Juanita Watson has lived a life of health and wellness for over 30 years. A highly skilled and qualified Colon Hydrotherapist and Holistic Nutrition Consultant , her personal and professional health journey led to a profound appreciation for healing from the inside out. She is passionate about helping people discover exceptional health, and living life feeling empowered , radiant , and fully alive . Juanita has worked with professional athletes, Fortune 500, celebrity and high-profile clients. She maintains a private office in Austin, TX and consults out-of-town and international clients via telephone and skype appointments.
As with other NSAIDs, anaphylactoid reactions may occur in patients without prior exposure to diclofenac sodium topical gel. Diclofenac sodium topical gel should not be given to patients with the aspirin triad. This symptom complex typically occurs in asthmatic patients who experience rhinitis with or without nasal polyps, or who exhibit severe, potentially fatal bronchospasm after taking aspirin or other NSAIDs [see Contraindications, Warnings and Precautions]. Emergency help should be sought in cases where an anaphylactoid reaction occurs.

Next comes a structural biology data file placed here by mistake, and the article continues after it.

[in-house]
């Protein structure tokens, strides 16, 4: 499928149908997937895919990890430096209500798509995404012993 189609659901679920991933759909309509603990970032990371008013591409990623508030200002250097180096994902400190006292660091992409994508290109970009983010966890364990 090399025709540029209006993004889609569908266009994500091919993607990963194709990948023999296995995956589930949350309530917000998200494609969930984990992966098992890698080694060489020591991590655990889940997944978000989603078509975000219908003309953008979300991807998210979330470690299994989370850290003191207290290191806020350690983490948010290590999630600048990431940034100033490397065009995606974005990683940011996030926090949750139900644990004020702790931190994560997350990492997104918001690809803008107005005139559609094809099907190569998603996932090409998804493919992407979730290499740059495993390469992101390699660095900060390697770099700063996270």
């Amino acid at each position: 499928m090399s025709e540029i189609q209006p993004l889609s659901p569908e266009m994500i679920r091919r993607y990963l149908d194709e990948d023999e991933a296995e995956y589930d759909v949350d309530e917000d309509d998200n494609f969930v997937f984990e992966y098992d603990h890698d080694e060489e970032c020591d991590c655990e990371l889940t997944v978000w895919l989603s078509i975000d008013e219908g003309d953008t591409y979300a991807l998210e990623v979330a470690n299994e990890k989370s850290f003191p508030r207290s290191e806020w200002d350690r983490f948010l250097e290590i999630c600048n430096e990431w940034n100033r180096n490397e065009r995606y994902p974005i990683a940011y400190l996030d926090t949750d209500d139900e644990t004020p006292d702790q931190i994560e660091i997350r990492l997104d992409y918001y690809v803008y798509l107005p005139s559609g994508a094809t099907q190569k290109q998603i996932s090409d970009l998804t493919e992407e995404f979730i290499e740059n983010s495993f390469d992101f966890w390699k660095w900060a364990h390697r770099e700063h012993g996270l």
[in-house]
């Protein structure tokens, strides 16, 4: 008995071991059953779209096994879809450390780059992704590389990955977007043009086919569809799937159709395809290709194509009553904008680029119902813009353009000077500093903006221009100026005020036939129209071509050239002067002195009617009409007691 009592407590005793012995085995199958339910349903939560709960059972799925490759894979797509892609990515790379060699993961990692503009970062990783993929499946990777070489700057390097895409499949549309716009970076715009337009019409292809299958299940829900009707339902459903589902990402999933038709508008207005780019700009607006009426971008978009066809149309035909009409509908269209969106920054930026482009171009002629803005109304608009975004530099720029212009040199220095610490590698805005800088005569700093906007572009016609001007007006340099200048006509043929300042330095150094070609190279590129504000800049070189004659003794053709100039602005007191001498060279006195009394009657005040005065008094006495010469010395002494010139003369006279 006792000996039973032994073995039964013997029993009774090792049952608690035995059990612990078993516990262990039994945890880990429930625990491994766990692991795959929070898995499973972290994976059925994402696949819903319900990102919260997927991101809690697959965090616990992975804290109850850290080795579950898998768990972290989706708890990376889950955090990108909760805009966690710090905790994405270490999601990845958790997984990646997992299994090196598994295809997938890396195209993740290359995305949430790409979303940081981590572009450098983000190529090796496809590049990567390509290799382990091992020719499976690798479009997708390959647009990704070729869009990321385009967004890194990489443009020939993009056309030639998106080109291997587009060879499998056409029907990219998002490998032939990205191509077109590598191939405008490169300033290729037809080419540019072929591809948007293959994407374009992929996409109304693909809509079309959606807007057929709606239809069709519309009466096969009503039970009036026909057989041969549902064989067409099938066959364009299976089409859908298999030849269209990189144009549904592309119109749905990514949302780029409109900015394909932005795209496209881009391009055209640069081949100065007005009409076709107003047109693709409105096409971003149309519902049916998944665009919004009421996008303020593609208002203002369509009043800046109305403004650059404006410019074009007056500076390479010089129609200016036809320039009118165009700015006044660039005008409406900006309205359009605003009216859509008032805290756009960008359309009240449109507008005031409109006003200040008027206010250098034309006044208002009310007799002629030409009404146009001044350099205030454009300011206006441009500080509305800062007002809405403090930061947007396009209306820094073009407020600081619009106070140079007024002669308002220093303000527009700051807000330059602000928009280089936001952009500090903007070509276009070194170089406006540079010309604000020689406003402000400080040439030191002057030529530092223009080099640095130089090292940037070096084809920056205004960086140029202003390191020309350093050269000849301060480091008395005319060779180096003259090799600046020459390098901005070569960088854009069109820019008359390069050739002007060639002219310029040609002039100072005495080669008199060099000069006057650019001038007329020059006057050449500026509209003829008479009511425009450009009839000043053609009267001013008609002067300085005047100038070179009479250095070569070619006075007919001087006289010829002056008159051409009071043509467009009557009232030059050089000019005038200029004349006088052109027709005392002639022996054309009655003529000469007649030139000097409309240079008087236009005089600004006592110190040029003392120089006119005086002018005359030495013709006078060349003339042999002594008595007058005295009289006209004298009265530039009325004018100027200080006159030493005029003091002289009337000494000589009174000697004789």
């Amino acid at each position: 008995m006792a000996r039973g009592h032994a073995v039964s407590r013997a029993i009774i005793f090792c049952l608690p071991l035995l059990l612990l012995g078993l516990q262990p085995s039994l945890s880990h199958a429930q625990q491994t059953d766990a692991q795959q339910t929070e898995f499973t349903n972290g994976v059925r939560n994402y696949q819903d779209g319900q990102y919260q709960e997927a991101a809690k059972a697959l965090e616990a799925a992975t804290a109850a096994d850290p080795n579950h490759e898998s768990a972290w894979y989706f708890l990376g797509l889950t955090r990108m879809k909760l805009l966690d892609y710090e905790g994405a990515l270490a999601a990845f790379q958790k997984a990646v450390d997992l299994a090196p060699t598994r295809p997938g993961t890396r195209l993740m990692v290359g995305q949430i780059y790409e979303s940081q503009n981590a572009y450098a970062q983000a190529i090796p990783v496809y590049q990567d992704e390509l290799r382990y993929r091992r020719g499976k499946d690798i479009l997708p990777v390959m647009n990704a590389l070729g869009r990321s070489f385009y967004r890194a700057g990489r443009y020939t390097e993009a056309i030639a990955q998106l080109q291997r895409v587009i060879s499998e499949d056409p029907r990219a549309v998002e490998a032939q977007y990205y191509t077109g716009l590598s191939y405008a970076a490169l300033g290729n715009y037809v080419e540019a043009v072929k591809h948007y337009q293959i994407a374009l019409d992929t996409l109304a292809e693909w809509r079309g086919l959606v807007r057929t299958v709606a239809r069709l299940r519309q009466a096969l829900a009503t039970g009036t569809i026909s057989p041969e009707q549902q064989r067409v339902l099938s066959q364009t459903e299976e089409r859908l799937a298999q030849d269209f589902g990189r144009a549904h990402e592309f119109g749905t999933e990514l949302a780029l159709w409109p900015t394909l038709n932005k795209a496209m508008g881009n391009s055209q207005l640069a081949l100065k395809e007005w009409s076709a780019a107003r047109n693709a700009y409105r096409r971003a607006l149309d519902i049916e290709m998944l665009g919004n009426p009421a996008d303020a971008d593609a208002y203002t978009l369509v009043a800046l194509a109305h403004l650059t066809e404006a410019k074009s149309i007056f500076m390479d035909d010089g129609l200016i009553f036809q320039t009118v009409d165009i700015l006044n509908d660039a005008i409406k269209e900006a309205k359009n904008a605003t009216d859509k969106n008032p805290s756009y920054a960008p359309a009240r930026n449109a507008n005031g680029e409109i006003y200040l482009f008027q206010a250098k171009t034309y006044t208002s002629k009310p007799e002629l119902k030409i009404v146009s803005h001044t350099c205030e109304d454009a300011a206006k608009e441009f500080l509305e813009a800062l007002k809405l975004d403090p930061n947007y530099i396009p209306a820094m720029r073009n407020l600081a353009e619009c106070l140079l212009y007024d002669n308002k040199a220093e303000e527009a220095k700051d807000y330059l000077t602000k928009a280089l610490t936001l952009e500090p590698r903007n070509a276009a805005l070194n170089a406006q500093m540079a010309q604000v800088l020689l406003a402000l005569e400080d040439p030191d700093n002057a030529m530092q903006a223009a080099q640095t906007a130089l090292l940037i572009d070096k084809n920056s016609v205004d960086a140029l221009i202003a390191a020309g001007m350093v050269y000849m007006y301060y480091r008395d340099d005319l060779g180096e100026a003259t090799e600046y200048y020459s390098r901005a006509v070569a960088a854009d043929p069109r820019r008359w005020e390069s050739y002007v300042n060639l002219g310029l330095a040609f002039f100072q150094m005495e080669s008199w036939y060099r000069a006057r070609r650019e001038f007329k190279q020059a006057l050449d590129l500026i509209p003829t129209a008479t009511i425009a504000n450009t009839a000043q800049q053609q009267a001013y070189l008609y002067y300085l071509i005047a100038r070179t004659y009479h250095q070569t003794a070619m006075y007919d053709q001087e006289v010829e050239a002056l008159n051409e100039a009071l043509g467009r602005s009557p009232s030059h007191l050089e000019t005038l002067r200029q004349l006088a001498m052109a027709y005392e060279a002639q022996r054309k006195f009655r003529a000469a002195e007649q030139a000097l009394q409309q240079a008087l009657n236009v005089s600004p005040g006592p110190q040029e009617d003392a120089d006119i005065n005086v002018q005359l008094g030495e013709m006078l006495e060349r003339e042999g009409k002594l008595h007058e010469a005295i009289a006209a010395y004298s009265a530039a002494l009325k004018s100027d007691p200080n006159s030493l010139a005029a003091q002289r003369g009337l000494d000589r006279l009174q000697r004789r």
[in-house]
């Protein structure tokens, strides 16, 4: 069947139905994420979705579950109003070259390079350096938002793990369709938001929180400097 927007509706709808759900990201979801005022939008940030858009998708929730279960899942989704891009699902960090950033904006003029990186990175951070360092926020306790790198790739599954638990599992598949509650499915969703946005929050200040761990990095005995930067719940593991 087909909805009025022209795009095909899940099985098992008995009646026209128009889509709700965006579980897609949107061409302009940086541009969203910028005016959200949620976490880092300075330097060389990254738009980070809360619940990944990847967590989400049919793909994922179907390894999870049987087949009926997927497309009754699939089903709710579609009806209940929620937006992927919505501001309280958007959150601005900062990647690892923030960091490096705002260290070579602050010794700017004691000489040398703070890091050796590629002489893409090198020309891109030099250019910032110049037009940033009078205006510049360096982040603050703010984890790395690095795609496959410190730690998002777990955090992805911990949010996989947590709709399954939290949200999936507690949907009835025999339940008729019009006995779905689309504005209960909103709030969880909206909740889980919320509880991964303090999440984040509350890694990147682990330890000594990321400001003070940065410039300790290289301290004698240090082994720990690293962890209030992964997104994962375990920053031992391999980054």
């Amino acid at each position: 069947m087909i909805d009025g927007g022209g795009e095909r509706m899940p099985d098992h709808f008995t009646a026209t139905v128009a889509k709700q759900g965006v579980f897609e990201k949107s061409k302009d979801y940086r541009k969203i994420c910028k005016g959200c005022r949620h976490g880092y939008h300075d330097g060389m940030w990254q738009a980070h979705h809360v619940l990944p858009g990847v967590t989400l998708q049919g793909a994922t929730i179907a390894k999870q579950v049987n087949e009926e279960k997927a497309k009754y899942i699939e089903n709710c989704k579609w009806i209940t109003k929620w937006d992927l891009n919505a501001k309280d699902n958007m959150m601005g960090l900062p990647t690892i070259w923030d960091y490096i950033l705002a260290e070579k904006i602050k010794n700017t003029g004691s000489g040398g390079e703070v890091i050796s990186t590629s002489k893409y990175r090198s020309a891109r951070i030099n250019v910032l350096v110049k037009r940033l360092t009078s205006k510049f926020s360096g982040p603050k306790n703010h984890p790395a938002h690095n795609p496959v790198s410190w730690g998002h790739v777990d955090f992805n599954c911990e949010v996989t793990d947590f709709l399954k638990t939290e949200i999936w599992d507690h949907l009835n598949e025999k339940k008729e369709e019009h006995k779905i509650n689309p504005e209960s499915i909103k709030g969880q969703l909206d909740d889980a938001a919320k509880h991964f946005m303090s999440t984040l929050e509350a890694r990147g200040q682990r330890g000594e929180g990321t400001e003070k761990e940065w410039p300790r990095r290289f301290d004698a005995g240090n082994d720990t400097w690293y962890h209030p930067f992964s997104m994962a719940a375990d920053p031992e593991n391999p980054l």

In controlled trials, subjects treated with Diclofenac Sodium Topical Solution experienced some adverse events associated with the NSAID class more frequently than subjects using placebo (constipation, diarrhea, dyspepsia, nausea, flatulence, abdominal pain, edema; see Table 1). The combination of Diclofenac Sodium Topical Solution and oral diclofenac, compared to oral diclofenac alone, resulted in a higher rate of rectal hemorrhage (3% vs. less than 1%), and more frequent abnormal creatinine (12% vs. 7%), urea (20% vs. 12%), and hemoglobin (13% vs. 9%), but no difference in elevation of liver transaminases.